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Jan 14th 2012 12:05PM I stay at the same hotel every year in January for a quilting convention. I book my room for the next year when I check out...so a year in advance. Our plane usually lands around 11:00 or so, we go straight to the hotel. We can't check in yet, but they hold our luggage for us, and we go over to the show for a couple hours. When we get back to check in, they have given all the decent rooms out, and have put us in the room farthest from the lobby, across from the laundry room. Having just recovered from back surgery last year, it was pretty hard on me to have to walk a mile just to get out of the hotel. And the laundry ladies came at about 6:00 am and started laughing and talking, loud and clear. So annoying! And my one biggest bitch is to try to explain why the people in the room directly above mine must walk back and forth non-stop until well after midnight. Sounds like a herd of elephants. The rooms are small, where could they be going? What on earth would necessitate constantly walking back & forth loudly? This has happened to me in many different hotels in all parts of the US. What on earth are they doing? And I agree with all the other comments here as well. It seems like no one knows the common sense rules of politeness anymore. Just take care of #1 and the hell with the rest of the world!
Apr 1st 2011 2:07PM If it ain't broke, don't fix it! Olive Garden is my family's favorite restaurant. I love everything about it, and changing the decor isn't necessary. Only thing I'd change is to build more of them. We have to drive about 30 minutes to get to the nearest one, and the wait is usually an hour or so to get in. Very popular restaurant here.
Jan 19th 2011 8:22PM When my 17 year old Himalayan cat was diagnosed with Lymphoma, we decided to put her on prednisone, rather than chemo, mostly because of her age, and chemo wouldn't give her much extended life anyway. She was given about 6 weeks with the prednisone. She lived two more years, good quality years, and when she finally got to the end, she died of a melanoma, not the lymphoma. Our vet called her "Miracle Kitty", and she truly was that. Miracles happen every day, and we were so blessed that we were granted one with her.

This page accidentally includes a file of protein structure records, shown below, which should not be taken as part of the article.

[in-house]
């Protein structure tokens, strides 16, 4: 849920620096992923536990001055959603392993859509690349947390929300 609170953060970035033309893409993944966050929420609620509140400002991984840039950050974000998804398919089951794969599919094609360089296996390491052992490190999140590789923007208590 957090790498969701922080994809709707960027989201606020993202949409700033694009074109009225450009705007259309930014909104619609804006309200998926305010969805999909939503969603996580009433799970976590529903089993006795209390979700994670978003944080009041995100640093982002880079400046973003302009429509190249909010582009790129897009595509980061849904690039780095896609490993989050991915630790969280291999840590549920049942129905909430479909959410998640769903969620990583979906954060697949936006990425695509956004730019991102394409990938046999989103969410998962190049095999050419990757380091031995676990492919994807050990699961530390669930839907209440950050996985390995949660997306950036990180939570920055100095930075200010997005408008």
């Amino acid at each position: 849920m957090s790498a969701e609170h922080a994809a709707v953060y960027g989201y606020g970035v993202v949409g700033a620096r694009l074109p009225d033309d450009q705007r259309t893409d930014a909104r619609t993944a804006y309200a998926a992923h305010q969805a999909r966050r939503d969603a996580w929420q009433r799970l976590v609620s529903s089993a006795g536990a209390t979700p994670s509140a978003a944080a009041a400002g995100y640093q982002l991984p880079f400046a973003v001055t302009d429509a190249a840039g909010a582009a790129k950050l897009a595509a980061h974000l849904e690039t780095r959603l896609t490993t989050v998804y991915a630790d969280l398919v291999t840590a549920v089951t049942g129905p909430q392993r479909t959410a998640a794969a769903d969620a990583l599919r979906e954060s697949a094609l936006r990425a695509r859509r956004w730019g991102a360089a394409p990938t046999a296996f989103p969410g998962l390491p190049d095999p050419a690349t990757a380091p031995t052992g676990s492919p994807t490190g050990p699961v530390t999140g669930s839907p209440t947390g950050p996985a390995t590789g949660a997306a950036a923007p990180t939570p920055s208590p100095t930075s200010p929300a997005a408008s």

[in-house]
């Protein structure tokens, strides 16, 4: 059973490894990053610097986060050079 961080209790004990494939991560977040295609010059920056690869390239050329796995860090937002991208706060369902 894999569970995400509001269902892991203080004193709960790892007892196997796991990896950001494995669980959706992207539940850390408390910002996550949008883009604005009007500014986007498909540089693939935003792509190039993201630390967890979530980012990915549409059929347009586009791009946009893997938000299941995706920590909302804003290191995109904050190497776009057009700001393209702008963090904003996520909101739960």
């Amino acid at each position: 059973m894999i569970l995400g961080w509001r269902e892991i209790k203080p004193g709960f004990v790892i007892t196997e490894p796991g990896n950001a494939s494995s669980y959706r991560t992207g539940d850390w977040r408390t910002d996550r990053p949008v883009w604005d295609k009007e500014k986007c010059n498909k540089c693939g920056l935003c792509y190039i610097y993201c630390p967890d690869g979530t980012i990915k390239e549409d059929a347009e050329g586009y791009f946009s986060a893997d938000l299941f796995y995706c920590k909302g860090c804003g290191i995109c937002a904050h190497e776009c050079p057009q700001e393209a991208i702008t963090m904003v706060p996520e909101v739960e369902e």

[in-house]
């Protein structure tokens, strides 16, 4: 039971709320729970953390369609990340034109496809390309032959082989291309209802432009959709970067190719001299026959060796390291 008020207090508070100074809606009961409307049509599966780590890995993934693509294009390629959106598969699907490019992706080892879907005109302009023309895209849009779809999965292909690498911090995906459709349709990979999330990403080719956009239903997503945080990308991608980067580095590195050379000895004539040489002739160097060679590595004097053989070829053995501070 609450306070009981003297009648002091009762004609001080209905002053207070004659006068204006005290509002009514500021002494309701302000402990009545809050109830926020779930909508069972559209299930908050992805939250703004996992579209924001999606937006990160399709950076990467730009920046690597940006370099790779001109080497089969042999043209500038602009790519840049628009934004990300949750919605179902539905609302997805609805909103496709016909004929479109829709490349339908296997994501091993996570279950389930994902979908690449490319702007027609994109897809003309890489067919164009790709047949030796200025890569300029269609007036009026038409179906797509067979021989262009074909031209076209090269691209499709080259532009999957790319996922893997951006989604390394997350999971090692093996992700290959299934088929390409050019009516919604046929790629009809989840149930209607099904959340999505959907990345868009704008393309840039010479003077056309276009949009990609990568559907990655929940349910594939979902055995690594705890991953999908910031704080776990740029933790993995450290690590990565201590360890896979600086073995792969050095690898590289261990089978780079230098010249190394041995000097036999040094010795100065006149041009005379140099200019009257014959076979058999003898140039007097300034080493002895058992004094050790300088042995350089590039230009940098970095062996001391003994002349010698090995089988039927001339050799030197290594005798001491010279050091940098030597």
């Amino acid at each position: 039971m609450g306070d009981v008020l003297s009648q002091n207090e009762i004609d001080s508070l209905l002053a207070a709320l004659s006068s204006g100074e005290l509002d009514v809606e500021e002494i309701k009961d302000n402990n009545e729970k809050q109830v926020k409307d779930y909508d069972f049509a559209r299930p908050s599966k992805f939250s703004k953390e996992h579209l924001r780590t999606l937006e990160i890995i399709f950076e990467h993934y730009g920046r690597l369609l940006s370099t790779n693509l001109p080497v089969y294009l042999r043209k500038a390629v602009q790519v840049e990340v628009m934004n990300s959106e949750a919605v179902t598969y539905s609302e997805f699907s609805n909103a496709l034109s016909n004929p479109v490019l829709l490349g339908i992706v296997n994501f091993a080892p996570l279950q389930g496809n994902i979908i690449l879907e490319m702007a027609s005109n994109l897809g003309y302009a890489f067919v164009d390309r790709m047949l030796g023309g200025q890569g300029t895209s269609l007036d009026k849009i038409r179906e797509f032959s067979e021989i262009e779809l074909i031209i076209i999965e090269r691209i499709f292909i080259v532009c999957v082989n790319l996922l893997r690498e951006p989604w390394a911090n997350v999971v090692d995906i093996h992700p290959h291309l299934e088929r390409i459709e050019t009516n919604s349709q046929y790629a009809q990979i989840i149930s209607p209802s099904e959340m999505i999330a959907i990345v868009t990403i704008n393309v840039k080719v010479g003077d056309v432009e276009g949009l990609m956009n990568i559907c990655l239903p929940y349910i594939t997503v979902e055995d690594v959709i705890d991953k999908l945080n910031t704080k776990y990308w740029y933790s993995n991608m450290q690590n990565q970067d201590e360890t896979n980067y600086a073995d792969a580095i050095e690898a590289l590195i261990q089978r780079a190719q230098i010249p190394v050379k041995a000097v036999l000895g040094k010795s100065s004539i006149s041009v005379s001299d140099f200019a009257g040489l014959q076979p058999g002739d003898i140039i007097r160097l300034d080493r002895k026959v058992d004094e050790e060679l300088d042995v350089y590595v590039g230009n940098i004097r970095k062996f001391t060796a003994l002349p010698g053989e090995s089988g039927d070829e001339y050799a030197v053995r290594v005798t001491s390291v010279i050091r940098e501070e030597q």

Jan 13th 2011 8:21PM I, too, love Southwest Airlines and try to only fly them. Now I have even more reason. Bless that pilot for caring. Wish there were more like that.
Jan 12th 2011 4:01PM 52 years ago I used nearly the same technique to birth my first child. There was a book out, that was old even at that time, called "Childbirth without Fear", by Dr. Grantley Dick Read, which I read and then looked for someone who would do it. I found a wonderful doctor and my childbirth was nearly painless and the most profound and wonderful experience of my life. My other 3 children were born the "normal" way, amid screams and pain and me waking up to be told I had a son on the last birth. Nothing will ever take away that wonderful experience with my first child and the instant bonding I felt. Unfortunately, she died at the age of 3 of leukemia, but her birth was a wonderful miracle, just as childbirth should be.
Jan 8th 2011 12:41PM I hate condo associations and would not buy into one if my life depended on it. But in a case like this, first if the cat is considered a service animal, then it should stay, no questions asked. But how about if the condo association is supposed to "represent" all it's members, put it to a vote among all the owners. I can't imagine not allowing the cat to stay. I can't imagine a no pets rule to begin with. Limiting the size, yes, but no pets in a home you supposedly own? I have 3 cats, and there's no way I'd ever give them up. An indoor cat will do no harm to anything that is communally owned, so what can it hurt?
Dec 12th 2010 12:24AM 52 years ago I had my first child under hypnosis, after reading a book called "Childbirth without fear" by Dr. Grantly Dick Read. It was the most beautiful birth you could ever imagine, and I was so lucky to have found a practicioner at that time. My next 3 children were all born the "normal" way, and I remember each birth with horror and pain. I've often wondered why hypnosis didn't catch on as a method for childbirth. It was so special, and made moreso because I lost that child to leukemia at the age of 3. I'll never forget that beautiful birth.